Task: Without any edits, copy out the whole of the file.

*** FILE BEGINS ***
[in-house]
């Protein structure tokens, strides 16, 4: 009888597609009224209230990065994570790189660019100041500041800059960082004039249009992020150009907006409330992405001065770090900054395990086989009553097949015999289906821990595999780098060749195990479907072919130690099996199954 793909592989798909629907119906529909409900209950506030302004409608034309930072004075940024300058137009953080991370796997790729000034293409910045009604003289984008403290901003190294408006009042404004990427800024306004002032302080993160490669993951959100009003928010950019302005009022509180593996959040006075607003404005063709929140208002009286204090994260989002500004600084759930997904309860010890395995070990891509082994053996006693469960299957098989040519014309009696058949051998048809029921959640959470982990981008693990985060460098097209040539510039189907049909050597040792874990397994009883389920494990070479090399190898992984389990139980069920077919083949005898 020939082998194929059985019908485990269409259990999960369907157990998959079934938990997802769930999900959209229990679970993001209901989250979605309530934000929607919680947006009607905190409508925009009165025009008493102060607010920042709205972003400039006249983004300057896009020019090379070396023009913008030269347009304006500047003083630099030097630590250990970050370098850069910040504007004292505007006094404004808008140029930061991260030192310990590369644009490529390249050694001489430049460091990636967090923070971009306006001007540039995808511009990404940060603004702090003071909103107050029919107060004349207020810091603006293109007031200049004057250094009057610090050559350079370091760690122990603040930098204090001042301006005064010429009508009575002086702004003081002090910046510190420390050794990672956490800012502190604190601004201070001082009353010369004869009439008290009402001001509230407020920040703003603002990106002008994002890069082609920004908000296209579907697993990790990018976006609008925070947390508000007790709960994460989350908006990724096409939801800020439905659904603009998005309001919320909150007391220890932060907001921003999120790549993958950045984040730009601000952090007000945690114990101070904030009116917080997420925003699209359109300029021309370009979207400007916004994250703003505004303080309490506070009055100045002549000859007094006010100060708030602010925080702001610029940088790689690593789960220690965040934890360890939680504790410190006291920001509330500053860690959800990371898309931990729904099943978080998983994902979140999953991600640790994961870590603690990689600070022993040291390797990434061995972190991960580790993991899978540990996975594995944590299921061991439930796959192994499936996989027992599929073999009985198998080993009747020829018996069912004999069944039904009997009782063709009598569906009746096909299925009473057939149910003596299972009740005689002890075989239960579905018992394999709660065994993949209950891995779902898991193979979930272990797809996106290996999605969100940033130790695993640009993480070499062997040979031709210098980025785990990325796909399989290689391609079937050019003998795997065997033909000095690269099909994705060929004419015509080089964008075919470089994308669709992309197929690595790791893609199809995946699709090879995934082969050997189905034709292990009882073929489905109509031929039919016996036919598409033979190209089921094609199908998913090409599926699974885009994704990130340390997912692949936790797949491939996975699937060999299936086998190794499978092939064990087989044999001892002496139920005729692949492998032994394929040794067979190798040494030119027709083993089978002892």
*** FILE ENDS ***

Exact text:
[in-house]
């Protein structure tokens, strides 16, 4: 009888597609009224209230990065994570790189660019100041500041800059960082004039249009992020150009907006409330992405001065770090900054395990086989009553097949015999289906821990595999780098060749195990479907072919130690099996199954 793909592989798909629907119906529909409900209950506030302004409608034309930072004075940024300058137009953080991370796997790729000034293409910045009604003289984008403290901003190294408006009042404004990427800024306004002032302080993160490669993951959100009003928010950019302005009022509180593996959040006075607003404005063709929140208002009286204090994260989002500004600084759930997904309860010890395995070990891509082994053996006693469960299957098989040519014309009696058949051998048809029921959640959470982990981008693990985060460098097209040539510039189907049909050597040792874990397994009883389920494990070479090399190898992984389990139980069920077919083949005898 020939082998194929059985019908485990269409259990999960369907157990998959079934938990997802769930999900959209229990679970993001209901989250979605309530934000929607919680947006009607905190409508925009009165025009008493102060607010920042709205972003400039006249983004300057896009020019090379070396023009913008030269347009304006500047003083630099030097630590250990970050370098850069910040504007004292505007006094404004808008140029930061991260030192310990590369644009490529390249050694001489430049460091990636967090923070971009306006001007540039995808511009990404940060603004702090003071909103107050029919107060004349207020810091603006293109007031200049004057250094009057610090050559350079370091760690122990603040930098204090001042301006005064010429009508009575002086702004003081002090910046510190420390050794990672956490800012502190604190601004201070001082009353010369004869009439008290009402001001509230407020920040703003603002990106002008994002890069082609920004908000296209579907697993990790990018976006609008925070947390508000007790709960994460989350908006990724096409939801800020439905659904603009998005309001919320909150007391220890932060907001921003999120790549993958950045984040730009601000952090007000945690114990101070904030009116917080997420925003699209359109300029021309370009979207400007916004994250703003505004303080309490506070009055100045002549000859007094006010100060708030602010925080702001610029940088790689690593789960220690965040934890360890939680504790410190006291920001509330500053860690959800990371898309931990729904099943978080998983994902979140999953991600640790994961870590603690990689600070022993040291390797990434061995972190991960580790993991899978540990996975594995944590299921061991439930796959192994499936996989027992599929073999009985198998080993009747020829018996069912004999069944039904009997009782063709009598569906009746096909299925009473057939149910003596299972009740005689002890075989239960579905018992394999709660065994993949209950891995779902898991193979979930272990797809996106290996999605969100940033130790695993640009993480070499062997040979031709210098980025785990990325796909399989290689391609079937050019003998795997065997033909000095690269099909994705060929004419015509080089964008075919470089994308669709992309197929690595790791893609199809995946699709090879995934082969050997189905034709292990009882073929489905109509031929039919016996036919598409033979190209089921094609199908998913090409599926699974885009994704990130340390997912692949936790797949491939996975699937060999299936086998190794499978092939064990087989044999001892002496139920005729692949492998032994394929040794067979190798040494030119027709083993089978002892």